One of the most widely-used probiotics, Lactobacillus acidophilus seems to treat the largest range of issues. It’s even been shown to help those who suffer from lactose intolerance and decrease the likelihood of colon cancer.
- Lactobacillus rhamnosus
This probiotic shows strong evidence to help curve diarrhea brought on by the use of antibiotics. Also, a promising study shows that women who used this probiotic strain while pregnant decreased the chances of their children developing atopic eczema, the most common form of eczema in children.
Inflammation in the gastrointestinal tract seems to be greatly reduced by this strain of probiotic. It’s also been known to provide symptom relief for patients with irritable bowel syndrome.
- Gastrointestinal support
- Brain function
In studies, this probiotic strain has shown to not only provide patients with digestive support but also decrease symptoms of anxiety and depression.
- Immune health
One of the most promising probiotics for your immune health is Bifidobacterium lactis. After a period of six weeks, this strain was shown to have raised the levels of antibodies in the patients that used it.
- Brain function
It’s been shown that adults who take this probiotic along with milk or yogurt for only two weeks reported an increase in their bowel movements. Also, a report from University College Cork found that this strain contributed to lower stress levels and better memory.
- Immune health
- Gastrointestinal support
Researchers have found that things like antibiotics, stress, and diet can all deplete our bodies of this good bacteria. However, this strain helps to regulate our body’s immune response, so replenishing our source of Bifidobacterium bifidum is highly beneficial. It’s further been shown to prevent pathogens from flourishing in our gut. Clinical research of this strain showed significant results in the reduction of irritable bowel symptoms, also.
An incredible study discovered that this strain of probiotic can potentially prevent aging brought on by UV exposure. It has also shown to increase bowel movements in children with constipation.
- Streptococcus thermophilus
- Skin problems
Streptococcus thermophilus is shown to have a positive effect on the level of ceramides on our skin. Low levels of ceramides have been linked to damaged and dry skin.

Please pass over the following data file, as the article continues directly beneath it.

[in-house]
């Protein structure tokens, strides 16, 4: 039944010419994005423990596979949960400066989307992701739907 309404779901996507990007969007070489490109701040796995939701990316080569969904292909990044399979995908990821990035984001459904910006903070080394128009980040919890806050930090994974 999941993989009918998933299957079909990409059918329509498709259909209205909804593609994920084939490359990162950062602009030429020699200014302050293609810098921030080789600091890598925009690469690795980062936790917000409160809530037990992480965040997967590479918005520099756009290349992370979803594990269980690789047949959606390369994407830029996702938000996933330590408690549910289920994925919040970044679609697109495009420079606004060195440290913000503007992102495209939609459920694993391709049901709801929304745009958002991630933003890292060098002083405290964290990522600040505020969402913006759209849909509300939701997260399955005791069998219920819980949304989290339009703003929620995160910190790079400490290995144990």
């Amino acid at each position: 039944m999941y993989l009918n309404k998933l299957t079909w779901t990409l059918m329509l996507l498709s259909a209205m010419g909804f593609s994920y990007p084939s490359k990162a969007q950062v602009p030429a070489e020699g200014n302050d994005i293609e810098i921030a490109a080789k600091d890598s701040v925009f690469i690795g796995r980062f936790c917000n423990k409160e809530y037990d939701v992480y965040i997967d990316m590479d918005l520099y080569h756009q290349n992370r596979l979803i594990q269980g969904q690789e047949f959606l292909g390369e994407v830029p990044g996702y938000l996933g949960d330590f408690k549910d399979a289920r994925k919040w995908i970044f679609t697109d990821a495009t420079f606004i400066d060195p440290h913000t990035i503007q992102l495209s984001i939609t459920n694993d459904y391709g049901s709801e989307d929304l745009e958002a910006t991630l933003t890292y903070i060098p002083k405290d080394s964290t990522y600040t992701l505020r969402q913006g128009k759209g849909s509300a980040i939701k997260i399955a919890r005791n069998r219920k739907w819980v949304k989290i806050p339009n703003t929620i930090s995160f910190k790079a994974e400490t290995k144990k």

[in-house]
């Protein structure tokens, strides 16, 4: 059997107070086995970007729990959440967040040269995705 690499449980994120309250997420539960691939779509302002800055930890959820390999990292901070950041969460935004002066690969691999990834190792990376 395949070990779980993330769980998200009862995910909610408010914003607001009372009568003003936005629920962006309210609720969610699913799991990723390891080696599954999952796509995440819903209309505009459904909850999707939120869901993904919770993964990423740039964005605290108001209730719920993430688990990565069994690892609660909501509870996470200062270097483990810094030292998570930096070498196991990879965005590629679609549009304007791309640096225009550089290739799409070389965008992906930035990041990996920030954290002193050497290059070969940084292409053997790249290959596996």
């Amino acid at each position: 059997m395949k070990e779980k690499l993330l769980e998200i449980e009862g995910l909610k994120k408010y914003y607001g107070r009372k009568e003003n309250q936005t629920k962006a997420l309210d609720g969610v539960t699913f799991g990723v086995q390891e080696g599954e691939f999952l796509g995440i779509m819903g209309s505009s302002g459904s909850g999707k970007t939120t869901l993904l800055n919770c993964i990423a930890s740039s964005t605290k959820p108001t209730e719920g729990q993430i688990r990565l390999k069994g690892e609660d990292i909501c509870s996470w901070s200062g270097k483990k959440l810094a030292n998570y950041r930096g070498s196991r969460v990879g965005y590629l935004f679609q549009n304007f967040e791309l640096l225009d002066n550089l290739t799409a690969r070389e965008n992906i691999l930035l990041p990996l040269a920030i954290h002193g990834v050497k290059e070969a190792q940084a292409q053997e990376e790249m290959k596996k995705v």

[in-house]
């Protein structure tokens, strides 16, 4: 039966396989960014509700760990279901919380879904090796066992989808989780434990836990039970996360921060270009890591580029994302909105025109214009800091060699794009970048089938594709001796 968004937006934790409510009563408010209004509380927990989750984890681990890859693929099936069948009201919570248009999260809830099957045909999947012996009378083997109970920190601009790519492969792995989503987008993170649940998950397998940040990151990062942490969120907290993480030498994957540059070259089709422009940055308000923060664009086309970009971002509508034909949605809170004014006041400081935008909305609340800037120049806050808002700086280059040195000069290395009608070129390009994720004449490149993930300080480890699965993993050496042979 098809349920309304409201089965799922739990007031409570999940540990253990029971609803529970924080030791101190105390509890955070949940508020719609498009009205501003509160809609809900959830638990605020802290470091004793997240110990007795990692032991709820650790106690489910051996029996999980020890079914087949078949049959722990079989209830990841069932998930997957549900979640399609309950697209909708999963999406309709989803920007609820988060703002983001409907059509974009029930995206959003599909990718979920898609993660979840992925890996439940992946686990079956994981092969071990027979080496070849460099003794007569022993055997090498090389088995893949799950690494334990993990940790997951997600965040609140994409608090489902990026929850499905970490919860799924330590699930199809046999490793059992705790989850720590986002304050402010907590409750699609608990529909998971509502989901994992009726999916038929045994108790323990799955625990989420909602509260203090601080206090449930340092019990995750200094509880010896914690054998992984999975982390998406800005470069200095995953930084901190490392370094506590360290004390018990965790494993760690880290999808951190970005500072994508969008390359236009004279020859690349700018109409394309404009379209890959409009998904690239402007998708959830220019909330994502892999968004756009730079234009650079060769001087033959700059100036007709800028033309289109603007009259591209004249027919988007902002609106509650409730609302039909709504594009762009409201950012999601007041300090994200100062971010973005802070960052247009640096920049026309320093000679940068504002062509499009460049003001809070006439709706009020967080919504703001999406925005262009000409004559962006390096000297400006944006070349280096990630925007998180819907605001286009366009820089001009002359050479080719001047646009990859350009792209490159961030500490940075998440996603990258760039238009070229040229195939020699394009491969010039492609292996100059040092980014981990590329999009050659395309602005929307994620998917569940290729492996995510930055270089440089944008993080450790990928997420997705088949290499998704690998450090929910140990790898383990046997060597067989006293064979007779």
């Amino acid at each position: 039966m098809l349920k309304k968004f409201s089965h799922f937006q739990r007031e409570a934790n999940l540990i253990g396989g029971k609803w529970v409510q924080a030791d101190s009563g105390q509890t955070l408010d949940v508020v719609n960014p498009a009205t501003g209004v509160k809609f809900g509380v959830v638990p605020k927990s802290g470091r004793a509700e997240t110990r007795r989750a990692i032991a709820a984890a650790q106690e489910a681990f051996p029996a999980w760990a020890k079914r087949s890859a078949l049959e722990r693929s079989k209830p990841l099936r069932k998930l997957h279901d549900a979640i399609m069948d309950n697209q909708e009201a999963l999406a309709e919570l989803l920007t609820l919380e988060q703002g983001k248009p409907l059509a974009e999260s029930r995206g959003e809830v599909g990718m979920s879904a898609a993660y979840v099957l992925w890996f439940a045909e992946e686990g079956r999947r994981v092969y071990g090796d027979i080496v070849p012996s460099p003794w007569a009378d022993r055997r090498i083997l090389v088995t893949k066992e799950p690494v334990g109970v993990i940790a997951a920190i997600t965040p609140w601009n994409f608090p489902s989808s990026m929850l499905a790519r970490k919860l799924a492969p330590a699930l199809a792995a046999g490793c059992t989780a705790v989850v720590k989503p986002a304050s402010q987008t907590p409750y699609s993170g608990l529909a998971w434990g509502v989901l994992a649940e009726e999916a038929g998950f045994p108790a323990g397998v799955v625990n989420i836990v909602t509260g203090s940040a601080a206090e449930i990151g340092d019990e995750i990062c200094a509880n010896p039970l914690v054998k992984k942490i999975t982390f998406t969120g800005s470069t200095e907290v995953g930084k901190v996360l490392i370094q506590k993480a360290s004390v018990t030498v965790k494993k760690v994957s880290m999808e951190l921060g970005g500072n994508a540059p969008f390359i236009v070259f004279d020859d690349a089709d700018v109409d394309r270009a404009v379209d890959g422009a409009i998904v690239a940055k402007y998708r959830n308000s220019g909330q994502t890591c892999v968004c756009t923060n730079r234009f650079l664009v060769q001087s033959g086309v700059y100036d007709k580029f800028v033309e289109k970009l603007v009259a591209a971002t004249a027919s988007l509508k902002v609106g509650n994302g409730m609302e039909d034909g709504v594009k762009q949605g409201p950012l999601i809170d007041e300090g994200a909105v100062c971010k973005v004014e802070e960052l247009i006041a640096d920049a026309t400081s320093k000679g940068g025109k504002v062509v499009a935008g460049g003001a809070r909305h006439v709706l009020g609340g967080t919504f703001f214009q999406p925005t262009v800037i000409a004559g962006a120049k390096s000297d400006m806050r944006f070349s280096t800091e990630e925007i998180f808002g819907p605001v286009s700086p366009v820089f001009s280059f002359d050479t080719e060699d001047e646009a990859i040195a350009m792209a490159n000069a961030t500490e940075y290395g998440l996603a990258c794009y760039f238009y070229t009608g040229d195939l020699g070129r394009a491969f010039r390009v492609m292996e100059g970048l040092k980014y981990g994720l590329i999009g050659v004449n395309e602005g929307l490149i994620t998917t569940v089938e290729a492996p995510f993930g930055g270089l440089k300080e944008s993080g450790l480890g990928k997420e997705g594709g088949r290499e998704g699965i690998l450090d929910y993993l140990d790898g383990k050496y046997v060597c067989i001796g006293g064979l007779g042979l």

Are There Probiotic Foods and Drinks?
Foods that have been fermented begin by going through a process referred to as lactofermentation, or natural fermentation. During this time, a natural bacteria will feed on the sugars and starches in the food, creating lactic acid. The results include beneficial things such as various species of good bacteria and promotion of enzymes, omega-3 fatty acids, and B vitamins. 
The most common fermented foods that contain probiotics are:
- Sourdough bread
- Some cheeses
It’s important to remember, however, that not all fermented foods contain probiotics. Some fermented foods, such as beer and wine, undergo a process that will remove probiotics. Other foods may be baked or canned and will have their probiotics stripped from them as well.
A potential downside to fermented foods as a source of probiotics is their tendency to have a unique and sometimes unpleasant taste or smell.
Potential Probiotic Side Effects
Although very uncommon, probiotics, like any supplement, can cause side effects for some people.
Some users can react poorly to probiotic supplements or foods and experience:
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Still, have questions? Our Probiotic FAQ can give you the answers you’re looking for.
This content is for informational and educational purposes only. It is not intended to provide medical advice or to take the place of such advice or treatment from a personal physician. All readers/viewers of this content are advised to consult their doctors or qualified health professionals regarding specific health questions. Neither Dr. Chad Walding nor the publisher of this content takes responsibility for possible health consequences of any person or persons reading or following the information in this educational content. All viewers of this content, especially those taking prescription or over-the-counter medications, should consult their physicians before beginning any nutrition, supplement, or lifestyle program.